ALWAYS AND FOREVER It’s easy to see what drew playwright-director Michael Patrick Spillers to write this painfully precious if somewhat flat tribute to Mexican-American culture. That’s because the only times Spillers’ otherwise soporific, magical-realism soap opera springs to life are when it touches on the subjects closest to the playwright’s heart: Mexico’s folkloric cult of the “narco saint,” Jesús Malverde, patron saint of drug traffickers, and the narcocorridos, the heroic ballads that celebrate the traffickers’ exploits. Though admittedly fascinating cultural artifacts, they are but footnotes to the tale Spillers intends to carry the dramatic load. That story concerns the rebellious 15-year-old, Alma (Dalia Perla), who is forced by her controlling, older sister Celia (Michelle Castillo) on a journey from Norwalk to Tijuana to join their extended family for the traditional fitting of Alma’s quinceañera gown. Alma, who is much more interested in meeting heartthrob corridista singer Adán Sánchez, conjures the mischievous spirit of Malverde (Arturo Medina) to aid in her quest. Once south of the border, the group is joined by Nardo (Ezequiel Guerra), a narcoleptic proselytizer for corridos, but it is the news of Sánchez’s fatal car accident that finally reconciles Alma to her quinceañera and magically resolves the play’s other half-dozen subplots. Not surprisingly, it is the footnotes — and funny turns by Medina and Guerra — that steal the show in this otherwise indifferently staged production. Casa 0101, 2009 E. First St., L.A.; Thurs.-Sat., 8 p.m.; Sun., 7 p.m.; through June 14. (323) 263-7684. (Bill Raden)


GO  BREAKING THE CODE Brilliant, eccentric mathematician Alan Turing (Sam R. Ross) did vital work for British intelligence during World War II, breaking the Nazi Enigma Code, which saved thousands of Allied lives, and materially helped defeat the Axis powers. But because his efforts were top secret, he received only posthumous public recognition. (Later, building on his work on the code machines, he pioneered the modern computer.) But as playwright Hugh Whitemore observes here, he broke other codes as well: moral, legal, professional and personal, including the homosexual’s 20th-century code of silence. Gay, guileless, awkward, ruthlessly honest and socially inept, he was often oblivious of his effect on others. When a sexual encounter with a bit of rough trade (Adam Burch) led to a police investigation, he rashly admitted to the inspector (Armand DesHarnais) that he had sexual relations with the young man. He found himself, like Oscar Wilde, prosecuted for “gross indecency,” his life and career wrecked. Writer Whitemore and actor Ross provide an eloquent, touching, richly detailed portrait of Turing, and director Robert Mammana has assembled a fine supporting cast, including Sarah Lilly as Turing’s garrulous, loving mother, and David Ross Patterson as a hilarious dim-bulb bureaucrat. The Chandler Studio Theatre, 12443 Chandler Boulevard, North Hollywood; Fri.-Sat., 8 p.m., Sun., 3 p.m.; through June 20. www.­ or (800) 838-3006. The Production Company (Neal Weaver)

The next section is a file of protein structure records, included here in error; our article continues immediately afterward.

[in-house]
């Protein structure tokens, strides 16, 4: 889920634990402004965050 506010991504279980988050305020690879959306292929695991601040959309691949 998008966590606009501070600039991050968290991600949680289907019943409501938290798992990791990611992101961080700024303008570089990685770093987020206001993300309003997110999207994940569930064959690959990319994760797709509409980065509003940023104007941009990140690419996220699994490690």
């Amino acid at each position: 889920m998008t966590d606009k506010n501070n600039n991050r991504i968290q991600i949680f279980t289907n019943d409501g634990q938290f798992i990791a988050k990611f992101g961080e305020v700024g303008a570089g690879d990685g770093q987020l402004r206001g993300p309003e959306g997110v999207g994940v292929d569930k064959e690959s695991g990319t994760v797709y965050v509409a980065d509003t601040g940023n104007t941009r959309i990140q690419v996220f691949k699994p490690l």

A GRAND GUIGNOL CABARET Evoking the raucous, freeform ambiance and style of a 1920s underground Berlin cabaret, director Amanda Haney’s show scores big on variety, less so on quality. Hosted by the charming, garrulous Gunter (Carlos Peñaranda), the evening opens with a lukewarm ditty called “When the Special Girlfriend,” followed by a riotously funny “chair dance,” salaciously performed by the female members of the ensemble to the music of Wagner’s Die Walküre (The Valkyrie) which concludes with the gals spouting water from their mouths like fountain sculptures. Such visual engagement is the cabaret’s strength, imaginatively choreographed by Vanessa Forster. Peñaranda’s turn as a drag queen and his German-accented rendition of “Ol’ Man River,” cum overalls and straw hat, don’t cut it. Two short plays are also on the bill. Haney, Dani O’Terry and Forster created “The Little House in Friedrichstadt,” a delightful grotesquerie artfully rendered in mime, which tells of fiendish, bloody goings-on in a brothel. Eddie Muller’s “Orgy in the Lighthouse,” adapted from Alfred Marchand’s play, is about two brothers who entertain a pair of whores on a holy day; this version is painfully insipid. Sunset Gardner Stages, 1501 N. Gardner St., Hollywood; Fri.-Sat., 8:30 p.m., Sun., 7 p.m.; through June 28. or (Lovell Estell III)